Within their mission, they also
provide operational security
and counterintelligence
awareness training to all
Troopers assigned to JTF
While all members of the U.S Armed
Forces are familiar with the term OPSEC,
Sailors, Marines, and Airmen outside of
the Army may not be familiar with the term
SAEDA. SAEDA stands for Subversion
and Espionage Directed against the
Army; and is an acronym the Army
uses to help its Soldiers keep security
in the forefront of their minds. Under
Department of Defense directive 5240.6,
all service members are required to receive
annual training on counterintelligence

coordinated through the various service
counterintelligence divisions U.S.
Army counterintelligence, Navy Criminal
Investigation Service and Air Force Office
of Special Investigations.
At JTF Guantanamo, CI personnel
provide a briefing to Troopers when they
first arrive through the JTF newcomers'
briefing. There, Troopers are briefed on
what behaviors to look for as they are
conducting their daily missions.
"Some of the security violations we
could potentially see here at Guantanamo
Bay include taking photos in restricted
areas, inappropriate contact with detainees,
unauthorized removal of classified material
from the work place and discussing
classified or sensitive information in
unsecured environments," said Brian
Velazquez, the assistant special agent in
charge of the CI field office.
According to Siemonsma, the training

We rely on proactive Troopers,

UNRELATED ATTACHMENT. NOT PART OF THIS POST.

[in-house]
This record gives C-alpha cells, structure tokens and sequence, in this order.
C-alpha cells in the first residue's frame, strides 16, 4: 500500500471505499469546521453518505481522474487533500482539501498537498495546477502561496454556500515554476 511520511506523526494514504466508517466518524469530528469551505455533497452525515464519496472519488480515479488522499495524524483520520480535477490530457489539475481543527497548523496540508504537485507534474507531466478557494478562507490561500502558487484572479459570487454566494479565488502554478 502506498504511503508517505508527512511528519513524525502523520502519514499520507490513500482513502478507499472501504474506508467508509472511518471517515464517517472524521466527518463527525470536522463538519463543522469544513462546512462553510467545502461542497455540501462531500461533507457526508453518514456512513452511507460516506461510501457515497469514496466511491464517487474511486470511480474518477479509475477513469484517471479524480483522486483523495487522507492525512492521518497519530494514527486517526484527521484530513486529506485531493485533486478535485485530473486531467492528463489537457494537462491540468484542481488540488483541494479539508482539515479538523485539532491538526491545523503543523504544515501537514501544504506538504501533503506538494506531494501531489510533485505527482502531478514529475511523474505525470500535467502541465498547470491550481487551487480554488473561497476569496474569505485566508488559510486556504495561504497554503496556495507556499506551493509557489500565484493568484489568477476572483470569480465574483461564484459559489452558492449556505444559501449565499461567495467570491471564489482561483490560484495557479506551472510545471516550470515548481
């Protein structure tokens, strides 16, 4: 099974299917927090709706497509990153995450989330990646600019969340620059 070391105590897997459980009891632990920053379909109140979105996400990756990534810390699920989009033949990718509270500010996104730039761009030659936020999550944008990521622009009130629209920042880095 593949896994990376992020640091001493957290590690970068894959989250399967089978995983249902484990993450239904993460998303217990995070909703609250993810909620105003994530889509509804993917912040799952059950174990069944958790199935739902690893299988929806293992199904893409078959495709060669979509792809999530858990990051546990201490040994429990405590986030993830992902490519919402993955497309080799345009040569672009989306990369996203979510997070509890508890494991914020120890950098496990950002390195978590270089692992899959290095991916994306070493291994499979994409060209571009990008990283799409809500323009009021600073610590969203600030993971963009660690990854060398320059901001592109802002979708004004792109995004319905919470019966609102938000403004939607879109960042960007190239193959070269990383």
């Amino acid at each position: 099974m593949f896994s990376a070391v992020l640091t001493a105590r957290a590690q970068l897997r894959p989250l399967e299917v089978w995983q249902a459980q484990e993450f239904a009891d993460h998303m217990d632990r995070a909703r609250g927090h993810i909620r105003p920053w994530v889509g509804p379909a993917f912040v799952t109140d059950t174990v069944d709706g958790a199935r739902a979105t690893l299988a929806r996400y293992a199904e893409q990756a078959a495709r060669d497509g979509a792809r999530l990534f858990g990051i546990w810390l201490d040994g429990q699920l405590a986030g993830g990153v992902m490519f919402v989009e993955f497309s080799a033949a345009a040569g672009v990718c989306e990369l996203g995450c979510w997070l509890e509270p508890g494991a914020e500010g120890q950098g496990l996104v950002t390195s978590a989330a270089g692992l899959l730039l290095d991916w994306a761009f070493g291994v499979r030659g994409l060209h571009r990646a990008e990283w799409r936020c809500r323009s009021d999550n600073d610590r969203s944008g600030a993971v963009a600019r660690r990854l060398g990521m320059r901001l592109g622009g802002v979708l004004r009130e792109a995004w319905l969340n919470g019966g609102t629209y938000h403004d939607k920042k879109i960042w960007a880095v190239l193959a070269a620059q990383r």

DoD civilian and contractors fi
the community to bring securi
violations to our attention. Go<
OPSEC is everyone's responsil
Brian Vel
the CI office provides to Troopers is
designed to remind them that in every
environment, to include Guantanamo Bay,
security compromises will and do happen.
Security compromises may not always be
intentional, and to the casual observer may
seem trivial. However, these seemingly
minor, unintentional infractions may be
a small part of a much bigger threat to
security here at Guantanamo Bay. That's
why it is important for Troopers to always
practice good OPSEC.

"Even small, repeated security violations
could turn into patterns," said Siemonsma.
"People could be collecting information to
be used against the JTF."
Some security violations to be on the
lookout for are:
Unusual questioning;
Taking photos of restricted areas;
Unauthorized access or removal of
classified material;
Discussion of sensitive information
in a non-secure area;
Repeated security violations;
Contact with detainees beyond what
duties call for;
Working late or unusual hours (not
shift work);
Excessive use of copier or computer
equipment without justification;
Displaying signs of undue affluence.
The CI field office is also responsible
for investigating security violations that
occur within the JTF. These
investigations help ensure
Guantanamo Bay remains a safe
rom environment.
t "It is important for everyone
S here at Guantanamo Bay to
od remember the CI team assigned
ability. to the JTF can not be everywhere
all the time," said Velazquez. "We
rely on proactive Troopers, DoD
izquez civilians and contractors from the
community to bring security violations to
our attention. Good OPSEC is everyone's
All suspected security violations or
concerns should be reported to the CI field
office at ext. 3471 or ext. 3468, or 24 hours
a day at ext. 84110. For more information
on the procedures for reporting security